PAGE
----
If you are interested in what happened to MH370, it would probably be a good idea if you read all searches and studies that were made since it disappeared (the real ones, not the conspiracy theories, of course). The Wikipedia page on the topic is probably a good starting point.
Most of the evidence points to the aircraft having crashed into open ocean West of Australia.
The aircraft then disintegrated into many different pieces of various sizes, some of which kept afloat. Winds and currents then carried them away to the East coast of Africa (and islands on the way) where they were discovered, recovered and identified.
Given the great distances, and given varying sizes and shapes and buoyancy, not all pieces ended up in the same place, they were spread out over quite large distances.
While there was a lot of confusion initially on the trajectory of the aircraft (which led to searches in many different places), it is now clear that after turning back and crossing Malaysia, the aircraft then veered South, and flew for many hours before running out of fuel and crashing. This was estimated from analysis of ACARS data received by satellites, where Doppler shift and round-trip-time information yielded speed and distance (from the satellite). This has later been confirmed (with apparently higher accuracy) by analysis of disturbances in Wsprnet transmissions at the time.
The initial confusion, lack of transponder data, and limited radar data, means that initially, a lot of time was lost looking for the aircraft in places where it wasn’t. When it became clearer where the aircraft was, the possible area was still extremely large. While many overflights took place in that area, identifying relatively small pieces floating on the ocean, already dispersed over a large area, is very difficult. It’s not like there were full wings floating on the ocean with a beacon on them, or bright orange or yellow liferafts.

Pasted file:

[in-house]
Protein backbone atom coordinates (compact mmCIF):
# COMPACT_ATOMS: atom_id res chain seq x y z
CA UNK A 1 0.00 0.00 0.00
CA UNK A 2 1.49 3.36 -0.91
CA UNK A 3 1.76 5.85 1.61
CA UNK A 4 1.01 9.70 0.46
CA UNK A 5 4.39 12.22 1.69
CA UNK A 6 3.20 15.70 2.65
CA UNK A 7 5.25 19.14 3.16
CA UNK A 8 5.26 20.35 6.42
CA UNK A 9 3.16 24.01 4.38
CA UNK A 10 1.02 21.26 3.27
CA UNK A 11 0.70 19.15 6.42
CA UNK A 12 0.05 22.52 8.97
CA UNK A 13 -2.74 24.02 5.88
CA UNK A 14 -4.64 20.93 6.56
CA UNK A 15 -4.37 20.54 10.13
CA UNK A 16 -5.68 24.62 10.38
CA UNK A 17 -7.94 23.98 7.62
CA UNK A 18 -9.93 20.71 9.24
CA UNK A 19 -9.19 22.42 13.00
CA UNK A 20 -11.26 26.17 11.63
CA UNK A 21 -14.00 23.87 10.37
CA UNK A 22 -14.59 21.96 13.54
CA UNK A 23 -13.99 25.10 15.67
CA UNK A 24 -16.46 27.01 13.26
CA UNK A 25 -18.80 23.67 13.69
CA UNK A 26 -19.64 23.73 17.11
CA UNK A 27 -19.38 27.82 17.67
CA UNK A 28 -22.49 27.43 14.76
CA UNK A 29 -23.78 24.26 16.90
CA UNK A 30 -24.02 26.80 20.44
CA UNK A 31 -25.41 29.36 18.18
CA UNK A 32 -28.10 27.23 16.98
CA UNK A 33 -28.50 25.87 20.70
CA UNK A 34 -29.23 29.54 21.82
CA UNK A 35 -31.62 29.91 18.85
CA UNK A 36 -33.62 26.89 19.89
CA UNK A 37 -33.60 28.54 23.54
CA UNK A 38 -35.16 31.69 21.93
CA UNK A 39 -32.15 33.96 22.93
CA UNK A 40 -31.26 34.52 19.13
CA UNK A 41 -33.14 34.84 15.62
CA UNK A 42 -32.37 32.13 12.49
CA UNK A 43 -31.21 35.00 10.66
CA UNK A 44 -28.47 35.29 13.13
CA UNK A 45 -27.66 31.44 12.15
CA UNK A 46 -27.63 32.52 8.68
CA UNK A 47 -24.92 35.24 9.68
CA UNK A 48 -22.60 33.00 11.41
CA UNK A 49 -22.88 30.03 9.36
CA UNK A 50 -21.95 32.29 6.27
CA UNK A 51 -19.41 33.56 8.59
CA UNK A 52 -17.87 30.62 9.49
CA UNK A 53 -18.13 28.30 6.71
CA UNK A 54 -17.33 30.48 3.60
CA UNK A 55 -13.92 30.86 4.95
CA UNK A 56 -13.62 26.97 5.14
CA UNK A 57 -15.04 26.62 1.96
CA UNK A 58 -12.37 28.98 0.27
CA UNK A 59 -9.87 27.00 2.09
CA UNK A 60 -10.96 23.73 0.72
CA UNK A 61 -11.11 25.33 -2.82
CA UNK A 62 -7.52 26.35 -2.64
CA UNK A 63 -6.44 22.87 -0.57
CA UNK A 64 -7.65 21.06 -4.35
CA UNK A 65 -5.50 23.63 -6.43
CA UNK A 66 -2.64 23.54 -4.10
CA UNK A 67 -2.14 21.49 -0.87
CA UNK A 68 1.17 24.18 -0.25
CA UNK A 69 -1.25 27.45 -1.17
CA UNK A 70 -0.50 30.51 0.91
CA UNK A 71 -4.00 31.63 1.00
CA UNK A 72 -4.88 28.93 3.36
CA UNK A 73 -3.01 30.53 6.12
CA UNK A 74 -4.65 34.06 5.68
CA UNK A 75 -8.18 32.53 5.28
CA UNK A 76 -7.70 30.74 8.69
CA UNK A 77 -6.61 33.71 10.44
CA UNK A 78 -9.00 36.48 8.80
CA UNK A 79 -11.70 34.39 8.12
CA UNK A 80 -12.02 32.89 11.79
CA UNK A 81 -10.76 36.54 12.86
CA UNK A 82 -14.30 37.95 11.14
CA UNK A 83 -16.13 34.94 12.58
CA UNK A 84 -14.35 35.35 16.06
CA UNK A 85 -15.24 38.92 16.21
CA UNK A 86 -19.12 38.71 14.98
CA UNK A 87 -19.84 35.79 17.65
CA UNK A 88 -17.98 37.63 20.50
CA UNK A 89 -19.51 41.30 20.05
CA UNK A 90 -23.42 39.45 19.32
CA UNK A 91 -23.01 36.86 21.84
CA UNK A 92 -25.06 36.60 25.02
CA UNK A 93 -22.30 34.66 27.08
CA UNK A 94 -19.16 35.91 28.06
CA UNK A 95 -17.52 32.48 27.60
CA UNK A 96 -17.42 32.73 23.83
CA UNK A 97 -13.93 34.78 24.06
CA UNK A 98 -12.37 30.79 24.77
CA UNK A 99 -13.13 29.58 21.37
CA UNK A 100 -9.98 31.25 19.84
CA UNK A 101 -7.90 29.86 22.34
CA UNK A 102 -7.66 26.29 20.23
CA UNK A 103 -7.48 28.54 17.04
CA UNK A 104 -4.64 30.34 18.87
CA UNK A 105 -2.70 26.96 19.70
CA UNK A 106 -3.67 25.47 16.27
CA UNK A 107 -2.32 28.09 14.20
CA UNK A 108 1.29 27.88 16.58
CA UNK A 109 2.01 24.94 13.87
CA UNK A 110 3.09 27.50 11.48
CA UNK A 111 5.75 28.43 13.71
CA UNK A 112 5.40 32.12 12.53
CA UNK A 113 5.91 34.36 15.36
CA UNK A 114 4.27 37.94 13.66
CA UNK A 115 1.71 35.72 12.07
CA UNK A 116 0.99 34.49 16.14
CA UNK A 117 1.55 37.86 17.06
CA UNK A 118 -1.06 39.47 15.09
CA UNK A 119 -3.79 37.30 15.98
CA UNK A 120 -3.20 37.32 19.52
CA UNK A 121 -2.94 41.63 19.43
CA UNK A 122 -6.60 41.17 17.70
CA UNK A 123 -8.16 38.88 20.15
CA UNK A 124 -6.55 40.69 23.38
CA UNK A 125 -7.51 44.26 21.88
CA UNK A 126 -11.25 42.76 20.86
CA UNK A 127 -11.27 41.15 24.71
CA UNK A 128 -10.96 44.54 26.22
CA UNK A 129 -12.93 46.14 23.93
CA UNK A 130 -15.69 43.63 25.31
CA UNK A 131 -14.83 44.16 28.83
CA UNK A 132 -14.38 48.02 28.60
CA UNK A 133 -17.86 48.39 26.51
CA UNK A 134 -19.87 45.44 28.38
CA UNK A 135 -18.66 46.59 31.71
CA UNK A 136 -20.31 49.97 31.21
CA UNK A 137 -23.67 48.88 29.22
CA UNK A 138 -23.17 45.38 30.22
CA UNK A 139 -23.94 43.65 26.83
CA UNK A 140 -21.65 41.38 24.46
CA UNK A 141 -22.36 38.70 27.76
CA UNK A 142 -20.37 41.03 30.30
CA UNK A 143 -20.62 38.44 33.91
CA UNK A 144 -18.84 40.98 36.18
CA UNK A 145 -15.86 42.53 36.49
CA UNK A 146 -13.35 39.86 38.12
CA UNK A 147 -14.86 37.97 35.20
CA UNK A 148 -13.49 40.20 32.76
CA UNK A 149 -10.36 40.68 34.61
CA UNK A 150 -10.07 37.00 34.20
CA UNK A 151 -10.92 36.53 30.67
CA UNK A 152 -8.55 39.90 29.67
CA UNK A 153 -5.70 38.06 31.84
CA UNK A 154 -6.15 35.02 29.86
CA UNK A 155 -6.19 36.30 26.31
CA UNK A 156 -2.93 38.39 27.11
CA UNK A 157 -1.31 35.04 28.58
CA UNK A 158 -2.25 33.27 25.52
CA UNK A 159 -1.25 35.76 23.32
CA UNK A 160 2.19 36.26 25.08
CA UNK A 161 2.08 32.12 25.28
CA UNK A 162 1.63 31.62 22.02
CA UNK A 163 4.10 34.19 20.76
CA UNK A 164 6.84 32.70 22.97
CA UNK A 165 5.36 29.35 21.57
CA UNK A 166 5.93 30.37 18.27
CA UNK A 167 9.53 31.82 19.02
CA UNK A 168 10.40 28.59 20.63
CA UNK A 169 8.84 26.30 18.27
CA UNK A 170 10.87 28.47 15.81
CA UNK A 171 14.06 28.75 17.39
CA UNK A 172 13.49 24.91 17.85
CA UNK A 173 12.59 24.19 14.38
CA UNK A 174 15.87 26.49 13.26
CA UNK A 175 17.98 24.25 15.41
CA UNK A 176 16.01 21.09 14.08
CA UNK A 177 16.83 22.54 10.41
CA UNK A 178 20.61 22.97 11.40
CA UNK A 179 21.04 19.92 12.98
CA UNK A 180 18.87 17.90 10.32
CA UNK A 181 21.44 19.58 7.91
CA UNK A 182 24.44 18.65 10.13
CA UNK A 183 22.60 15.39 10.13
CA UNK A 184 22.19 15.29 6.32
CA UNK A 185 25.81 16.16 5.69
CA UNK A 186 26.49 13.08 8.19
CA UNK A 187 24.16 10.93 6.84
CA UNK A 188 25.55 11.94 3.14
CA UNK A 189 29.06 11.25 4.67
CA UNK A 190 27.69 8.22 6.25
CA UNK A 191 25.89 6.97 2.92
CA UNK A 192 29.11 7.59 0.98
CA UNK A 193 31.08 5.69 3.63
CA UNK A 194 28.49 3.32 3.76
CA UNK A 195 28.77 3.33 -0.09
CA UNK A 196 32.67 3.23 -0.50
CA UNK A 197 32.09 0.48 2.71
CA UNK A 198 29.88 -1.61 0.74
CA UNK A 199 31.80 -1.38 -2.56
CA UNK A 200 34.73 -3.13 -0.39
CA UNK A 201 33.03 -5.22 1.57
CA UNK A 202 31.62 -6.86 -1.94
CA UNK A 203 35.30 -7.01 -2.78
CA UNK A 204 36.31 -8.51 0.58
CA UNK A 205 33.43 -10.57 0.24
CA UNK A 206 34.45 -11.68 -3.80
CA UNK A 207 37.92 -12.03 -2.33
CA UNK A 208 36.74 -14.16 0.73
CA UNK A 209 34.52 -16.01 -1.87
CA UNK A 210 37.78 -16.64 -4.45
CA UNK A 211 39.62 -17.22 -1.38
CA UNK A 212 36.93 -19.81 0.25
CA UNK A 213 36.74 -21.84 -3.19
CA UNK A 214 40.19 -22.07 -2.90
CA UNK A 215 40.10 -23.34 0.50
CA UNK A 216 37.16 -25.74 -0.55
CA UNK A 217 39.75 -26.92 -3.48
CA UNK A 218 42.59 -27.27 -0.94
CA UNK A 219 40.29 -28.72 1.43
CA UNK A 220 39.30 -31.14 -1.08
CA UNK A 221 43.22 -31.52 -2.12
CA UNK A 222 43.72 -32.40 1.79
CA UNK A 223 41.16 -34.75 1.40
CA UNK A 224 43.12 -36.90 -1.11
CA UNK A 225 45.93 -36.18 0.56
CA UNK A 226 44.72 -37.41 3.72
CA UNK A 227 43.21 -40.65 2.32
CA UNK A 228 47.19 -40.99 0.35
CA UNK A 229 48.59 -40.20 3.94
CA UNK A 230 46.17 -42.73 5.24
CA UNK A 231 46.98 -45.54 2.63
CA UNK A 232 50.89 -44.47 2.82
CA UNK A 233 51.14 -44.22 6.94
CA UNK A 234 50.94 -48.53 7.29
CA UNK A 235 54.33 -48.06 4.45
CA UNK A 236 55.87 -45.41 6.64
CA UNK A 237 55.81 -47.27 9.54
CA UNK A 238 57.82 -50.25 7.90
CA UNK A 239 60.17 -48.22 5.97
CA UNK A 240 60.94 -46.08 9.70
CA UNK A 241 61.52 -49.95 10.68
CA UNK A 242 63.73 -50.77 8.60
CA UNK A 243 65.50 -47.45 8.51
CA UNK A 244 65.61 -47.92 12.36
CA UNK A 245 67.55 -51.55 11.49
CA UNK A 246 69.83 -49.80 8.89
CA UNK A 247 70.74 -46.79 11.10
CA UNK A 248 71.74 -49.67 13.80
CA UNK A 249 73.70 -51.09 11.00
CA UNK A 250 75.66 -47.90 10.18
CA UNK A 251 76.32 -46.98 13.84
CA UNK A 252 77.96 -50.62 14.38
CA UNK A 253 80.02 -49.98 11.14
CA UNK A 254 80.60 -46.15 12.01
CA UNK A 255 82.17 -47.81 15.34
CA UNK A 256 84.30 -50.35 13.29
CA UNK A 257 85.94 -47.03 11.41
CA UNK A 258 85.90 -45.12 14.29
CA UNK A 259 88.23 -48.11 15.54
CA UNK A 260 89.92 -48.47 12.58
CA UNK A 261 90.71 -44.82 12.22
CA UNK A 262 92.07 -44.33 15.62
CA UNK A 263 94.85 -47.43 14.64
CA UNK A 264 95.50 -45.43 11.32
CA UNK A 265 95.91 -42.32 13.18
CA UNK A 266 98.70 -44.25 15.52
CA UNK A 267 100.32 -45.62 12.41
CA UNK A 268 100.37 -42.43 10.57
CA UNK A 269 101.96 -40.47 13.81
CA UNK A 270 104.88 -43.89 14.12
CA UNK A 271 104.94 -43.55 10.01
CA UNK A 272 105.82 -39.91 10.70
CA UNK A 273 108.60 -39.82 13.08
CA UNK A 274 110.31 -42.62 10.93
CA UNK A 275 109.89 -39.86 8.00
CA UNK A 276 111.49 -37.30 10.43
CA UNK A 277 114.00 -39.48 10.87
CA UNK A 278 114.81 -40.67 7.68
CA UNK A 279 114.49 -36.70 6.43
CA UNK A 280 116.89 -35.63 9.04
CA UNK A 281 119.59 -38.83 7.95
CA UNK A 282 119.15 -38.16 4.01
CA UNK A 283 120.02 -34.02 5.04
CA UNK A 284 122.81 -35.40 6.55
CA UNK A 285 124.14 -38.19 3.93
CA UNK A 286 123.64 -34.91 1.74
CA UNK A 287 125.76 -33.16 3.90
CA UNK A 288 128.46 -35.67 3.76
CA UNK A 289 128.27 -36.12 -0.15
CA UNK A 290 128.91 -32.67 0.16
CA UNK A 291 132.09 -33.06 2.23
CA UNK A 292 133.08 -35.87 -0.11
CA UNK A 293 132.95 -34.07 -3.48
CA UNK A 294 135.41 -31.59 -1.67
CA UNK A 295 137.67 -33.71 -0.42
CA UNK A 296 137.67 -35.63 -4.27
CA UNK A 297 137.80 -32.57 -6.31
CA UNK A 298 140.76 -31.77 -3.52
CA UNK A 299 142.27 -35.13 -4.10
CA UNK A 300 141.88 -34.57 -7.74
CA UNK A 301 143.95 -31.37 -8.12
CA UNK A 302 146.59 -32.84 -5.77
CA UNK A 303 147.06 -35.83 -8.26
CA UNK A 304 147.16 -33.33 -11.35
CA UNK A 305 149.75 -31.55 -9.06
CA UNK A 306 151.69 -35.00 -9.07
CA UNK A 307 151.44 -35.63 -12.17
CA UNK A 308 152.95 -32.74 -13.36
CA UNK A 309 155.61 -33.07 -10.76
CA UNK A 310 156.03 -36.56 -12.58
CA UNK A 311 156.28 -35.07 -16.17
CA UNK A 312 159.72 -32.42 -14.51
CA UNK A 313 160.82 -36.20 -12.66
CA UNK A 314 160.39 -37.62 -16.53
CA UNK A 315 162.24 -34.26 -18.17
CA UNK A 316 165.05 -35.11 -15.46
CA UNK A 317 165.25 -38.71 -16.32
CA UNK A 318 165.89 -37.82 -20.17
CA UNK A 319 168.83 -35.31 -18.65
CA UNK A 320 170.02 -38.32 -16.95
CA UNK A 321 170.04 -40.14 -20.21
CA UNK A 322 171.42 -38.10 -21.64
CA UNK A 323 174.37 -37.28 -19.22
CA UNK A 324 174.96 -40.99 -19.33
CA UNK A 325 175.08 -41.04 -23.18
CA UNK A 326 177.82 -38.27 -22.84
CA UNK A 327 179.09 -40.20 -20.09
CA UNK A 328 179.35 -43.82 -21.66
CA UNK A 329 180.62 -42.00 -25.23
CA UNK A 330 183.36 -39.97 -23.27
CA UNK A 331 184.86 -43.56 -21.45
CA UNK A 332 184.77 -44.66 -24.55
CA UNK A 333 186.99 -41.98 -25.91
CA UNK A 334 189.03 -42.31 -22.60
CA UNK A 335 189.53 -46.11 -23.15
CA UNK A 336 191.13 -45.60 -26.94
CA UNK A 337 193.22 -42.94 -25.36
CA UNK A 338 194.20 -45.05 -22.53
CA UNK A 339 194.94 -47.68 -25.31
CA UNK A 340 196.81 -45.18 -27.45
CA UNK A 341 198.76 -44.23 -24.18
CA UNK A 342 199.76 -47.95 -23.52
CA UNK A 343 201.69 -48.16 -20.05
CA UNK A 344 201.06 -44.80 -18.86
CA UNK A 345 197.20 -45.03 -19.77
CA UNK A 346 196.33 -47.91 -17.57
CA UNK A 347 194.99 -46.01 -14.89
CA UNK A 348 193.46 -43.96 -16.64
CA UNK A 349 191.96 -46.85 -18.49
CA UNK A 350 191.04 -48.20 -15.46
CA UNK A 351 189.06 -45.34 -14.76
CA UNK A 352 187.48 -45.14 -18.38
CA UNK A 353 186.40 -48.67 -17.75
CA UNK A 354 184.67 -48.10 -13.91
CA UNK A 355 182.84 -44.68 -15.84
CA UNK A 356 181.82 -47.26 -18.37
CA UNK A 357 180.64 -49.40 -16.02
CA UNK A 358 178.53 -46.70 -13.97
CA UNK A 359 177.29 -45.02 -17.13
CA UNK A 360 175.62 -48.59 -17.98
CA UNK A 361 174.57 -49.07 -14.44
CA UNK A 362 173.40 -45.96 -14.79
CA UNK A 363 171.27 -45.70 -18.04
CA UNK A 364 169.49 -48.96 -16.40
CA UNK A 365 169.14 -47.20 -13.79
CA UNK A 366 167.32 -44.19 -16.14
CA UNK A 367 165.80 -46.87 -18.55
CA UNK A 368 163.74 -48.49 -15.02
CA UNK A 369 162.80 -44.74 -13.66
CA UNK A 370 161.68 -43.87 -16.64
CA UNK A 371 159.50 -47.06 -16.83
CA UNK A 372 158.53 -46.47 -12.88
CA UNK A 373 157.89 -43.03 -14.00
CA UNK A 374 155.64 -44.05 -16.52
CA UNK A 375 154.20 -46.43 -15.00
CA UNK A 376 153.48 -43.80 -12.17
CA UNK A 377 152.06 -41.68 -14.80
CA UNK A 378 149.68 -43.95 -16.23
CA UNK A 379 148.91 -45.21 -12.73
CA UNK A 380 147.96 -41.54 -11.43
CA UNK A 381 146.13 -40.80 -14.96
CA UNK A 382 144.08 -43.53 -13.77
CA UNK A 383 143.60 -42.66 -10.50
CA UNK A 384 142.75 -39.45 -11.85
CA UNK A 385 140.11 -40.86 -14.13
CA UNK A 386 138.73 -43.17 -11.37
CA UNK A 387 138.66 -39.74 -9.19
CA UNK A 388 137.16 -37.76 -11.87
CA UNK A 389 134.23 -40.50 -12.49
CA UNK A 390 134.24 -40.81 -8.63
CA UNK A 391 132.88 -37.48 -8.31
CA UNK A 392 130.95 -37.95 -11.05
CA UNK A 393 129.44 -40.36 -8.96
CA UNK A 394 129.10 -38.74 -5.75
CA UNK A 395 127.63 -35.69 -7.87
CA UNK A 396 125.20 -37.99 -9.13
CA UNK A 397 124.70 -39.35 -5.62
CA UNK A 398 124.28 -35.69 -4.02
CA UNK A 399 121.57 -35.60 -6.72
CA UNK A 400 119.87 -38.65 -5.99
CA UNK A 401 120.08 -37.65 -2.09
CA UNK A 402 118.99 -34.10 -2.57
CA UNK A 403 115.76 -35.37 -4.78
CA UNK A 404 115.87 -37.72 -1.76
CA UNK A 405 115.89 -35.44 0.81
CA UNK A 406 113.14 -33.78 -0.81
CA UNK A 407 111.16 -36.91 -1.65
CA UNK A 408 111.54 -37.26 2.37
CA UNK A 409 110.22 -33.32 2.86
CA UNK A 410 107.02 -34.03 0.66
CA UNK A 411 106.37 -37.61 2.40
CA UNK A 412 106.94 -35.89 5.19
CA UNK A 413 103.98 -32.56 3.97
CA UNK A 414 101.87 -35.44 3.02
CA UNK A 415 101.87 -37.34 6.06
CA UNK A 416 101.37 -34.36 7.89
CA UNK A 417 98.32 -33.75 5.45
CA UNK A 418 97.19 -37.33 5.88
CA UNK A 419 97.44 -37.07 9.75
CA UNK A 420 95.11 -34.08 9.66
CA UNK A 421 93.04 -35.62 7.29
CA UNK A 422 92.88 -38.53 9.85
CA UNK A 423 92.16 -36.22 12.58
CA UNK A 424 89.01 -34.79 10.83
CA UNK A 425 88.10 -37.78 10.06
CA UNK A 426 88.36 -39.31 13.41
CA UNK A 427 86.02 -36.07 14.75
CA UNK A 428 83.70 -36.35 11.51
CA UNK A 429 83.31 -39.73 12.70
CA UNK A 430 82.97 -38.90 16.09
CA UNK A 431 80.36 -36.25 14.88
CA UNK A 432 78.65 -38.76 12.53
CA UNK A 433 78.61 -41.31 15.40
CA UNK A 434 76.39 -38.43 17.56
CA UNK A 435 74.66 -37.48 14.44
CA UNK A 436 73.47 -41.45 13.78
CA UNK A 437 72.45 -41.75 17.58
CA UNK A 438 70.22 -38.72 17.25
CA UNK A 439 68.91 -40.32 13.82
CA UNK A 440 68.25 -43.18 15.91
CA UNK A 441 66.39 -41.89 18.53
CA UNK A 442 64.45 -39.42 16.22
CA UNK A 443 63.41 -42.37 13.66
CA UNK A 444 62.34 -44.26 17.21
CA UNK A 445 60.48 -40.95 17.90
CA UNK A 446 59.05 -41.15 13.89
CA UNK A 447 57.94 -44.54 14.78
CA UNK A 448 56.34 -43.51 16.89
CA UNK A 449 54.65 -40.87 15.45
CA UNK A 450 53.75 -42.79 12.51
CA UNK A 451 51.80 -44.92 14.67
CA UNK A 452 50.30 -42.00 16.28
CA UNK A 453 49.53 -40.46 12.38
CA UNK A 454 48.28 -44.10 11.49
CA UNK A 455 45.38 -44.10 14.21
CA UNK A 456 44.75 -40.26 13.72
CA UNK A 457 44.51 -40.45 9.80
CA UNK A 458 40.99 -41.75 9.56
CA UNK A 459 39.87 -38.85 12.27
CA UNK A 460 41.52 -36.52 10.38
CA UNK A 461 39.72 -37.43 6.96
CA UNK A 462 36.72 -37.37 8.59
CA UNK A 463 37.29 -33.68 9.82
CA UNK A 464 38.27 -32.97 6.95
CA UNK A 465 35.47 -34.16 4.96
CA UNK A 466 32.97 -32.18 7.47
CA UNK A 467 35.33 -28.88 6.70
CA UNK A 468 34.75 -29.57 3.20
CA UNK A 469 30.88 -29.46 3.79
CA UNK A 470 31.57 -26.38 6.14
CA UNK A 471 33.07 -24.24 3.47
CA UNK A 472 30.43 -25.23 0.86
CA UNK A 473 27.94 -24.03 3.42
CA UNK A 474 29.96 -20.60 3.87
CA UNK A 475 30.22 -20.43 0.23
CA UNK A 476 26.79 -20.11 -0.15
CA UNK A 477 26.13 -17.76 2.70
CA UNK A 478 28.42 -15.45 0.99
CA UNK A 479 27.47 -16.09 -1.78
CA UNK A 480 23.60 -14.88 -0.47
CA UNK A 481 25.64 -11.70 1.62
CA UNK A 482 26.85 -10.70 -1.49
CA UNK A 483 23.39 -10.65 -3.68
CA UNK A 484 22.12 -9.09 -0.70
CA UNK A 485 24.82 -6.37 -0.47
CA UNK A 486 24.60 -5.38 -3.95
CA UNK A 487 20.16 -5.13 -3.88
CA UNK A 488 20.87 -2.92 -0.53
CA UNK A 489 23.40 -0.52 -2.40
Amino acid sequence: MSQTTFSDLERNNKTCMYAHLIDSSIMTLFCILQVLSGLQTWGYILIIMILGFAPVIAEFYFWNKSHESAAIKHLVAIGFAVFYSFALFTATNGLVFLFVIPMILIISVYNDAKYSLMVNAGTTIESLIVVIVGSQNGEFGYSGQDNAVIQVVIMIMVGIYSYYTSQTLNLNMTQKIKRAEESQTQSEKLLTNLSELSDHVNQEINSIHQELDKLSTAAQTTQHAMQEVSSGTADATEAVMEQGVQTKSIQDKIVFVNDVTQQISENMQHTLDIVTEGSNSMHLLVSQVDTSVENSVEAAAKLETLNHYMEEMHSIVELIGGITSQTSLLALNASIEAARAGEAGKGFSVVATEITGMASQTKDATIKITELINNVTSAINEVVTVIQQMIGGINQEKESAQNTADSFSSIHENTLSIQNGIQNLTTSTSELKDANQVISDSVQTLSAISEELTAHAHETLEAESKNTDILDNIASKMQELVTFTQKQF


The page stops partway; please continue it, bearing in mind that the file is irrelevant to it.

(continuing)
If you consider AF447, remember that in that case:
- The actual flight path was pretty well known;
- Their last known position was very close to the actual crash site (last position sent at 2:10 UTC when the crash occurred around 2:15)
In that case it still took about 36 hours to find signs of the wreckage, and it was already spread over 5 km. So you can imagine what happens if you get that area to search a week after the aircraft has disappeared, and the area to search is soo large that it’s materially impossible to cover it in a timely manner.
I believe there is still debate on how the aircraft “landed”, I.e. whether it was a somewhat controlled ditching (in which case most of the aircraft would have been intact and would quickly have fallen to the bottom of the -very deep- ocean) or if it really crashed (which means a lot more smaller pieces, but a larger possibility of floating debris), but in any case, the delay and the size of the area make locating any pieces in the open ocean extremely difficult.